In the end, I couldn't get it to work. But, the process of trying gave me a little epiphany on what could work. Instead of changing the library, I decided to write a wrapper around aspell that interrupted checking words and substituted my own lookups instead.

The results fell into place pretty easily. With a local.words file in the same directory as the chapters, my newly created caspell program loads it into memory. When Emacs asks for a word to spell, it checks to see if it knows about the world already and verifies it as passed even if the base dictionary doesn't know about it.

Likewise, adding a word adds it to the local.words file, not the aspell personal dictionary.

But wait, there's more

The basic format of the file is pretty simple.

word    nibonyāchu
word    dépa

I originally went with “&” as the suggestion used in the pipe, but then I realized I could use readable words without too much of a problem. So, it became “word” and made things a lot easier to process.

Getting the basic lookup was a nice little rush, but then I realized that I could return suggestions. That lead into writing code that gave suggestions for “incorrect” words that I want to expand into real ones.

suggest Shimu = Shimusogo, Shimusògo
suggest shimu = Shimusogo

There is a certain mindset when things are working. It is easy to move into the next code, though times to the results take longer to develop. In this case, I decided to allow one file to include another. This pulls in the words and suggestions from other files but doesn't merge them together.

command include "../../sand-and-blood/chapters/local.words"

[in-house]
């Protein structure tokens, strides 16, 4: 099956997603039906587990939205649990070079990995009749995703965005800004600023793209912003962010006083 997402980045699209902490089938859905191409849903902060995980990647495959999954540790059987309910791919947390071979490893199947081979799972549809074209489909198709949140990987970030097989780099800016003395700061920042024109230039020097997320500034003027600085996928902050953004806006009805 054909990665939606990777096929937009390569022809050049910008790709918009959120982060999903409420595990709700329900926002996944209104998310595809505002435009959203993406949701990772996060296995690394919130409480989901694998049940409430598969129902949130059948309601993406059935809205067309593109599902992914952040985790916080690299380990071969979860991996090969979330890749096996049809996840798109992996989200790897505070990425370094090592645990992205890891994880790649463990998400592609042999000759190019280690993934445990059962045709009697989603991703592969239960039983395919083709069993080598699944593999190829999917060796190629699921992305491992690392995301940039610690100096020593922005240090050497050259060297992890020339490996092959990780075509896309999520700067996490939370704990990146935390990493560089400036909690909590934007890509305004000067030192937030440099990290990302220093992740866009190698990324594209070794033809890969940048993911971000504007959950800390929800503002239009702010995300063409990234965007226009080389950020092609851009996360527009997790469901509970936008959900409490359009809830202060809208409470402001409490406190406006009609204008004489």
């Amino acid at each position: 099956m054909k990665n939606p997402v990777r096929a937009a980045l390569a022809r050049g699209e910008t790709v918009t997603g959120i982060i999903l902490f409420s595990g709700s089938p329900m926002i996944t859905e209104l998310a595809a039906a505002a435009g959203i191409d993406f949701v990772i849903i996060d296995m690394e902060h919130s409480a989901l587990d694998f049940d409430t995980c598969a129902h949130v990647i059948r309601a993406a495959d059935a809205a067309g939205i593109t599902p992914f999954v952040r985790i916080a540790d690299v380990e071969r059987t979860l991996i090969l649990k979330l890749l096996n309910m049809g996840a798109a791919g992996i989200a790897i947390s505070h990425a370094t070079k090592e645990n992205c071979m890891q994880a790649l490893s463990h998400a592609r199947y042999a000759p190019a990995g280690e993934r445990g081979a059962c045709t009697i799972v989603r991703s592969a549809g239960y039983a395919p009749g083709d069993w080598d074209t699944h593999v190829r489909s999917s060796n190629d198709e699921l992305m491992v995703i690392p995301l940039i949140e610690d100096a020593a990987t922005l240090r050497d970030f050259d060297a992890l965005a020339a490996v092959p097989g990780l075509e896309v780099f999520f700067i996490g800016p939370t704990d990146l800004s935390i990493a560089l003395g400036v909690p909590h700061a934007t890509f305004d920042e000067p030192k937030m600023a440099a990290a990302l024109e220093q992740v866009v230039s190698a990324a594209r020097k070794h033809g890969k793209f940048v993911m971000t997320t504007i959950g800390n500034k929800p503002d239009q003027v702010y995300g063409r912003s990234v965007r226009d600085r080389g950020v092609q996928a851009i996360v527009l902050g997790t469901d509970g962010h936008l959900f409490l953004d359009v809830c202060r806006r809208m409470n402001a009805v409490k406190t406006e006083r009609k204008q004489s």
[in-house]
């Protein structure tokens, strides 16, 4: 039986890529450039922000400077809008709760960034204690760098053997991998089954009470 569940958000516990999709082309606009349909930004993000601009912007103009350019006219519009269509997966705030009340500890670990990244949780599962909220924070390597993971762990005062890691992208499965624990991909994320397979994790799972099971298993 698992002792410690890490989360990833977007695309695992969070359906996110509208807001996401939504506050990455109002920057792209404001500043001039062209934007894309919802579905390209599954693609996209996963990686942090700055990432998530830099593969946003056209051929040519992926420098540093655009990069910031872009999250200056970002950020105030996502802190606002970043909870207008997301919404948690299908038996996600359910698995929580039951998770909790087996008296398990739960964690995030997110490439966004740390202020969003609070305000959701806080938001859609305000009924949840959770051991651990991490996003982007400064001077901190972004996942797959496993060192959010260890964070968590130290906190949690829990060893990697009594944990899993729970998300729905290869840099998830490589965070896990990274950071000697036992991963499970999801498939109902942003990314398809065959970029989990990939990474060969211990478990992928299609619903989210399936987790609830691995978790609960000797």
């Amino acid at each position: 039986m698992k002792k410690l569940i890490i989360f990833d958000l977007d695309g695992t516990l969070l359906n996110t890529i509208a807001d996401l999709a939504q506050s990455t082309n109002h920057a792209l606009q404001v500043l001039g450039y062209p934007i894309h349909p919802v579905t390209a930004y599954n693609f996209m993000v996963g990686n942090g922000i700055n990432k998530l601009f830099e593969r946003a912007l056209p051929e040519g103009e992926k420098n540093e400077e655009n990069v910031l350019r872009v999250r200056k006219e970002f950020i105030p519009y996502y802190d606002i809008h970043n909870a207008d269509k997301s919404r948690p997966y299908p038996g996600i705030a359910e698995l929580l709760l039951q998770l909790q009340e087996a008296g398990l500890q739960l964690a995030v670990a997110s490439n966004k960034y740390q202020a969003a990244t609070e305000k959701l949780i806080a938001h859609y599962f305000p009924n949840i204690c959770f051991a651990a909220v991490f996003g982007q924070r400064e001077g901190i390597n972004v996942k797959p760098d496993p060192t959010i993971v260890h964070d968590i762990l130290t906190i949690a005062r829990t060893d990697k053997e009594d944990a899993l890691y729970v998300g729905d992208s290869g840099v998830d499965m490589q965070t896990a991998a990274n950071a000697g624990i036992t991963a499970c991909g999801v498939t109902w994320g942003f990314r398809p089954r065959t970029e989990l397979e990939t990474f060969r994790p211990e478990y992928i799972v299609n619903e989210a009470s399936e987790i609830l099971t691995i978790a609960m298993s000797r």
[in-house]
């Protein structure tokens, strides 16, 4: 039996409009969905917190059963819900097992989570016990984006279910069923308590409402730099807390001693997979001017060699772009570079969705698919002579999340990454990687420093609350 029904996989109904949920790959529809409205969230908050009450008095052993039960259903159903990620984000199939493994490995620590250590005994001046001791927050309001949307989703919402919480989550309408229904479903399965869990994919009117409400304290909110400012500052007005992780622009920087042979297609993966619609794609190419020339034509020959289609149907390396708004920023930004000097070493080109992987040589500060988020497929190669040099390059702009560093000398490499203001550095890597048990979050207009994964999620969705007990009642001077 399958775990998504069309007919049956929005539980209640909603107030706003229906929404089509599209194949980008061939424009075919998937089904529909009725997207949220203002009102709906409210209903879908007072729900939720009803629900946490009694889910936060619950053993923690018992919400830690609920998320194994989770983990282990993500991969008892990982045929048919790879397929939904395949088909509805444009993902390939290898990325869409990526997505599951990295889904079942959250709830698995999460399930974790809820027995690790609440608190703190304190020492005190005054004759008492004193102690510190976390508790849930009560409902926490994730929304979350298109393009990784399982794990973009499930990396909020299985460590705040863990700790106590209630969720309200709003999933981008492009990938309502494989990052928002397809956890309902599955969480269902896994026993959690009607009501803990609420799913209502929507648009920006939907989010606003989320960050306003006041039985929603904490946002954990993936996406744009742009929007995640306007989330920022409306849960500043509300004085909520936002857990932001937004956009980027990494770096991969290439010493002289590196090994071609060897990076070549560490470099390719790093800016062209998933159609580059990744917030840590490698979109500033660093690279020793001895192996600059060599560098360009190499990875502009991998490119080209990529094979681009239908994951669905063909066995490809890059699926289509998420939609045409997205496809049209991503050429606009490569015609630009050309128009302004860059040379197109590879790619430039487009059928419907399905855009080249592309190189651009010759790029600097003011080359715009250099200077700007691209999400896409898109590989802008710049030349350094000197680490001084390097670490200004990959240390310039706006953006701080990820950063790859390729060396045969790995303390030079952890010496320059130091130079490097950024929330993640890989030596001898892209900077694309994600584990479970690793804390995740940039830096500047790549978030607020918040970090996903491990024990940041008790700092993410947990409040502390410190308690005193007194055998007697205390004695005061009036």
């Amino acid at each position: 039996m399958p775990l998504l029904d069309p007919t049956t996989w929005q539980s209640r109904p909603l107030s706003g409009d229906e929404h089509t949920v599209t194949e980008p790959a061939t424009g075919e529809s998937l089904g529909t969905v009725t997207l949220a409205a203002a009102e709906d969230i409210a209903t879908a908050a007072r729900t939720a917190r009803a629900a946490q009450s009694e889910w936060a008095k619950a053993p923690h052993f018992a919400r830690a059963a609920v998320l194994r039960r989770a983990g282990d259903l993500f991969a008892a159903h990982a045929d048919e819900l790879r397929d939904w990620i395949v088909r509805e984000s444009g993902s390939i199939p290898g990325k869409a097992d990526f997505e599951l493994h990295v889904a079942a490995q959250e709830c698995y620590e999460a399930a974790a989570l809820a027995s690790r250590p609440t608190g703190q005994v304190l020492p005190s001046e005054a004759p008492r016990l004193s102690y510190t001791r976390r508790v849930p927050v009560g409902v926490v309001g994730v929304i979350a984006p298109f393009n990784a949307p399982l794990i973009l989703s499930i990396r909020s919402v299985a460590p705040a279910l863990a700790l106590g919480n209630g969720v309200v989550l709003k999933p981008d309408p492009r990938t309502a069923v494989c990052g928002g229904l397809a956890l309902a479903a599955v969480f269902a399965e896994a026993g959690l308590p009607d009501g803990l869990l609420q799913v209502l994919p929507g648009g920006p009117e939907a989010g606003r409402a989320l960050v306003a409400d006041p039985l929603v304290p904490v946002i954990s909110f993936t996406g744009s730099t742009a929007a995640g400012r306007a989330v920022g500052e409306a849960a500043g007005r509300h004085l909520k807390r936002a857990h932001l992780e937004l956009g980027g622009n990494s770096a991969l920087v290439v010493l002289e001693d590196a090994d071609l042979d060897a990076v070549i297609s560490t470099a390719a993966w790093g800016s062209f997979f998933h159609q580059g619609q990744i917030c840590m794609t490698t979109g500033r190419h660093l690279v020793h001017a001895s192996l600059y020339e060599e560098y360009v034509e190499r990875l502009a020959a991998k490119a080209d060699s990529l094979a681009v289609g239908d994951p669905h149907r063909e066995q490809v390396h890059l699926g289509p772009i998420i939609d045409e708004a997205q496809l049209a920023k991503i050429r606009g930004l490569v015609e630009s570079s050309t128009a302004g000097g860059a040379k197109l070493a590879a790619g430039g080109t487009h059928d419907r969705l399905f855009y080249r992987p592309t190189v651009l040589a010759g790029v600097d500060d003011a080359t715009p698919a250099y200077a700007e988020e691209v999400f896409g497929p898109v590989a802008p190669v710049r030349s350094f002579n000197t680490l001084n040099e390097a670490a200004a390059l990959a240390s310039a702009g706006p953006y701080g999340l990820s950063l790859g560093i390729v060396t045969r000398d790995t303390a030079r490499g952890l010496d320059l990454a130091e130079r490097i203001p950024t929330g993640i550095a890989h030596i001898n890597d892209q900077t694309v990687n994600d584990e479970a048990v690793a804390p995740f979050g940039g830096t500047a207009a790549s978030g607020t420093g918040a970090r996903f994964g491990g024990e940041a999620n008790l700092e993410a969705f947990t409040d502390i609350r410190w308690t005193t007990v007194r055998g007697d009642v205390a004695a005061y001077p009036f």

And then I had it. Dictionaries for per file, per project, per world, and any other combination that I need. I'm planning on creating them over the next couple files, but I think it will let me chain dictionaries so book two will include book one's words. And book three will add book two's which also includes ones. And then Raging Alone includes all three books.

And then one more

There was one more thing I ended up doing before I stopped. I used Emacs's abbrev-mode to do auto-corrections while writing. That way, I can type “Rute” and have it expand into “Rutejìmo” complete with accents. Same with various greetings, names, and locations.

As you can guess, I added that feature into the file too.

replace GS = Great Shimusogo
replace GT = Great Tateshyuso

This feature isn't built in, so I wrote a special mode for the program that takes a local.words and creates a abbrev.el file for the mode.

$ ls
$ caspell --emacs -p .
$ ls
abbrev.el local.words

Full example

A larger example for the local.words for Raging Alone:

command include "../../sand-and-blood/chapters/local.words"

suggest Shimu = Shimusogo, Shimusògo
suggest shimu = Shimusogo

replace GS = Great Shimusogo
replace GT = Great Tateshyuso

word    Badenfumi
word    Basamiku

The entire thing is rewritten whenever I add a word to the dictionary. Each section (except for commands) is sorted so it always produces a consistent order. This makes source control easier to work with (always sort output for that reason, it saves a lot of time later).

Tying it all together

Once all the files are created and populated, I had to tell Emacs about the new program and how to hook up the abbrevations. This is done in the .emacs file. I have a hook for text mode that automatically configures what I need.

(defun my-text-hook ()
  (setq fill-column 99999)

   (concat (file-name-directory (buffer-file-name)) "abbrev_defs.el"))
   (concat (file-name-directory (buffer-file-name)) "abbrev.el"))
  (setq save-abbrevs nil)
  (abbrev-mode 1)

  (setq ispell-program-name "caspell")
  (setq ispell-personal-dictionary (file-name-directory (buffer-file-name)))

  (flyspell-mode 1)
(add-hook 'text-mode-hook 'my-text-hook)
(add-hook 'markdown-mode-hook 'my-text-hook)

The key parts are the “ispell” lines for hooking up caspell. The “personal dictionary” uses the name of the text file ((buffer-file-name)), figures out the directory, and then passes it into caspell via the -p parameter.

The other bit is the “abbrev” lines to look for abbrev.el in the same directory as the text file and uses it. It seems to work and I'm pretty happy with the results so far.


Like almost everything else I write, I threw it up on Github along with a few other programs I've been using. I'll document them eventually but the caspell is pretty functional as-is.